The Jewish Psalter became the first hymn-book of the Church, and still remains the backbone of its ordered daily worship: the reading and expounding of the Old Testament, stressing the historical character of the Christian revelation, as from the beginning a vital part of the ministry of the Word. Thus Christian worship, though from one point of view it was indeed a “new song”, from another accepts and completes the devotion of the synagogue, and shows forth in its fullness the spiritual mystery towards which the sacrifices of the Temple looked. Here as elsewhere the revelation of God, breaking in upon history, accepts and clothes itself in historical forms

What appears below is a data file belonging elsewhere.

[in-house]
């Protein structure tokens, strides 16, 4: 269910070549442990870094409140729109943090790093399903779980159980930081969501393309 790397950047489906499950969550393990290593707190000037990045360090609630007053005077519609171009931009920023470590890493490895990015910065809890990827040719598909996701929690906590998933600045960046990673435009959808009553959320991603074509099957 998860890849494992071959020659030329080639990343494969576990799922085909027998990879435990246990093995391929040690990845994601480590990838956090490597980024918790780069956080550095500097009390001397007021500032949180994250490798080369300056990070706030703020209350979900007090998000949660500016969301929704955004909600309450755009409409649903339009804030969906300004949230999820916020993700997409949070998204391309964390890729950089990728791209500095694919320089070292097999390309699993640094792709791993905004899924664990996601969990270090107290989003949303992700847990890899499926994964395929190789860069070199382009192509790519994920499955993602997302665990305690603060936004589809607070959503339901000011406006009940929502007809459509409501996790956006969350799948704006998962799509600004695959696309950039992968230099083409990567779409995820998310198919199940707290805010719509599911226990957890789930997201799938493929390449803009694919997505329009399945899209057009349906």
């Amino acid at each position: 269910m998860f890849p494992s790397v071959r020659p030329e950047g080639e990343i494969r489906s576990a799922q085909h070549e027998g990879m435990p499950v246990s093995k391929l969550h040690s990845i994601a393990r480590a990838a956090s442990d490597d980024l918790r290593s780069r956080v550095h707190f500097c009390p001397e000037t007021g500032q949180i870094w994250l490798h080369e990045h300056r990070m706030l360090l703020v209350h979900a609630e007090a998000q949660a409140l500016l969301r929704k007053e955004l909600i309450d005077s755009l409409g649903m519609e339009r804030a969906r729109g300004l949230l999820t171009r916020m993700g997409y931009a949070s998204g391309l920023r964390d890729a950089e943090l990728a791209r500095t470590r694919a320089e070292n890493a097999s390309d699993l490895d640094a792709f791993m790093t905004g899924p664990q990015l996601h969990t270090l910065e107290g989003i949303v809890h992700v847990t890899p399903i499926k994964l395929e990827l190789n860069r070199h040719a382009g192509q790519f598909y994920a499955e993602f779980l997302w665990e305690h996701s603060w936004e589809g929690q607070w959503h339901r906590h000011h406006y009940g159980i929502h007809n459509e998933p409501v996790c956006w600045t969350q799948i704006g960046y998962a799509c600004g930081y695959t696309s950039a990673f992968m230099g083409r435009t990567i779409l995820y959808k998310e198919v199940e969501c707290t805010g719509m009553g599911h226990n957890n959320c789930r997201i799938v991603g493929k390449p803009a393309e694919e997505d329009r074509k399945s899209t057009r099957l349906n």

—Evelyn Underhill. Worship. P. 194. (HT "Sublunary Sublime")
Any reader of the Confessions will be aware that, for Augustine, the reading of the Psalms was more than simply a “devotional” reading of a holy text, let alone reading to inform or instruct. The psalmist’s voice is what releases two fundamentally significant things for the Augustinian believer. It unseals deep places, emotions otherwise buried, and it provides an analogy for the unity or intelligibility of a human life lived in faith. Here is a conversation with God that has a beginning, a middle, and an end. And in the course of that conversation, the human speaker is radically changed and enabled to express what is otherwise hidden from him or her. Augustine speaks of what the psalm he is discussing (Psalm 4, Cum invocarem) “makes of him”: the act of recitation becomes an opening to the transforming action of grace (Conf. 9.4.8).
—Rowan Williams. “Augustine and the Psalms.” Interpretation 58, no. 1 (January 2004) (HT winged keel and crumpet)